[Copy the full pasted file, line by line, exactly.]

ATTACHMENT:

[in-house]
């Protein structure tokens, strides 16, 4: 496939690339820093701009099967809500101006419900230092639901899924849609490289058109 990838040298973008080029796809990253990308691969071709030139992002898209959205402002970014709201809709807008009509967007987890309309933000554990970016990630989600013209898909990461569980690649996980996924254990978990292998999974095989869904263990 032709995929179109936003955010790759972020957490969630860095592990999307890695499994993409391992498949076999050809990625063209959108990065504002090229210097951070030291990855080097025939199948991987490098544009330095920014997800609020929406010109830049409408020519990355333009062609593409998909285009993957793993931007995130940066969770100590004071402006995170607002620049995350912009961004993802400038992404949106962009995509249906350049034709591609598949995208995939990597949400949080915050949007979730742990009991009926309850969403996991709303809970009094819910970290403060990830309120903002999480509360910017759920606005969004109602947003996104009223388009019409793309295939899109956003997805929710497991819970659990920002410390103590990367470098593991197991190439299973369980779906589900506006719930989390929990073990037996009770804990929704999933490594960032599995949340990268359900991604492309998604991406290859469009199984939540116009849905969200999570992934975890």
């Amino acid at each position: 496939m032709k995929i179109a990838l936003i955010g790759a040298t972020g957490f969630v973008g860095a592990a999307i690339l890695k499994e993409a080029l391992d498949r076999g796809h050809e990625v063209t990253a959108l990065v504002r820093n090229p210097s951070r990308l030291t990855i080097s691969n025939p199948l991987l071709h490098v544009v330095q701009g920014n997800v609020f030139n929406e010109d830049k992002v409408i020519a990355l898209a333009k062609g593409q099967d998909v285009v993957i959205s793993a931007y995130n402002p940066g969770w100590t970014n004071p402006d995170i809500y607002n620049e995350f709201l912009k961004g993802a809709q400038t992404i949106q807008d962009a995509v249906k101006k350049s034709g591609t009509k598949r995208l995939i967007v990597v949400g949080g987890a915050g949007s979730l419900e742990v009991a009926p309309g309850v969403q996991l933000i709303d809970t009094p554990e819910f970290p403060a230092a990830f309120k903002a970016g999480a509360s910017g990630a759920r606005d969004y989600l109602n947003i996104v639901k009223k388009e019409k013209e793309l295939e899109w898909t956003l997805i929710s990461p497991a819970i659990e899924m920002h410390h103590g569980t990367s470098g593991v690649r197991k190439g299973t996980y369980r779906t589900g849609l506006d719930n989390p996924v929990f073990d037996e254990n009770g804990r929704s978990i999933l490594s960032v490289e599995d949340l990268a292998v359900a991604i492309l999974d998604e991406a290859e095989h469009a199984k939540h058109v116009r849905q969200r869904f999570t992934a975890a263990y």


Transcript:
[in-house]
């Protein structure tokens, strides 16, 4: 496939690339820093701009099967809500101006419900230092639901899924849609490289058109 990838040298973008080029796809990253990308691969071709030139992002898209959205402002970014709201809709807008009509967007987890309309933000554990970016990630989600013209898909990461569980690649996980996924254990978990292998999974095989869904263990 032709995929179109936003955010790759972020957490969630860095592990999307890695499994993409391992498949076999050809990625063209959108990065504002090229210097951070030291990855080097025939199948991987490098544009330095920014997800609020929406010109830049409408020519990355333009062609593409998909285009993957793993931007995130940066969770100590004071402006995170607002620049995350912009961004993802400038992404949106962009995509249906350049034709591609598949995208995939990597949400949080915050949007979730742990009991009926309850969403996991709303809970009094819910970290403060990830309120903002999480509360910017759920606005969004109602947003996104009223388009019409793309295939899109956003997805929710497991819970659990920002410390103590990367470098593991197991190439299973369980779906589900506006719930989390929990073990037996009770804990929704999933490594960032599995949340990268359900991604492309998604991406290859469009199984939540116009849905969200999570992934975890």
């Amino acid at each position: 496939m032709k995929i179109a990838l936003i955010g790759a040298t972020g957490f969630v973008g860095a592990a999307i690339l890695k499994e993409a080029l391992d498949r076999g796809h050809e990625v063209t990253a959108l990065v504002r820093n090229p210097s951070r990308l030291t990855i080097s691969n025939p199948l991987l071709h490098v544009v330095q701009g920014n997800v609020f030139n929406e010109d830049k992002v409408i020519a990355l898209a333009k062609g593409q099967d998909v285009v993957i959205s793993a931007y995130n402002p940066g969770w100590t970014n004071p402006d995170i809500y607002n620049e995350f709201l912009k961004g993802a809709q400038t992404i949106q807008d962009a995509v249906k101006k350049s034709g591609t009509k598949r995208l995939i967007v990597v949400g949080g987890a915050g949007s979730l419900e742990v009991a009926p309309g309850v969403q996991l933000i709303d809970t009094p554990e819910f970290p403060a230092a990830f309120k903002a970016g999480a509360s910017g990630a759920r606005d969004y989600l109602n947003i996104v639901k009223k388009e019409k013209e793309l295939e899109w898909t956003l997805i929710s990461p497991a819970i659990e899924m920002h410390h103590g569980t990367s470098g593991v690649r197991k190439g299973t996980y369980r779906t589900g849609l506006d719930n989390p996924v929990f073990d037996e254990n009770g804990r929704s978990i999933l490594s960032v490289e599995d949340l990268a292998v359900a991604i492309l999974d998604e991406a290859e095989h469009a199984k939540h058109v116009r849905q969200r869904f999570t992934a975890a263990y």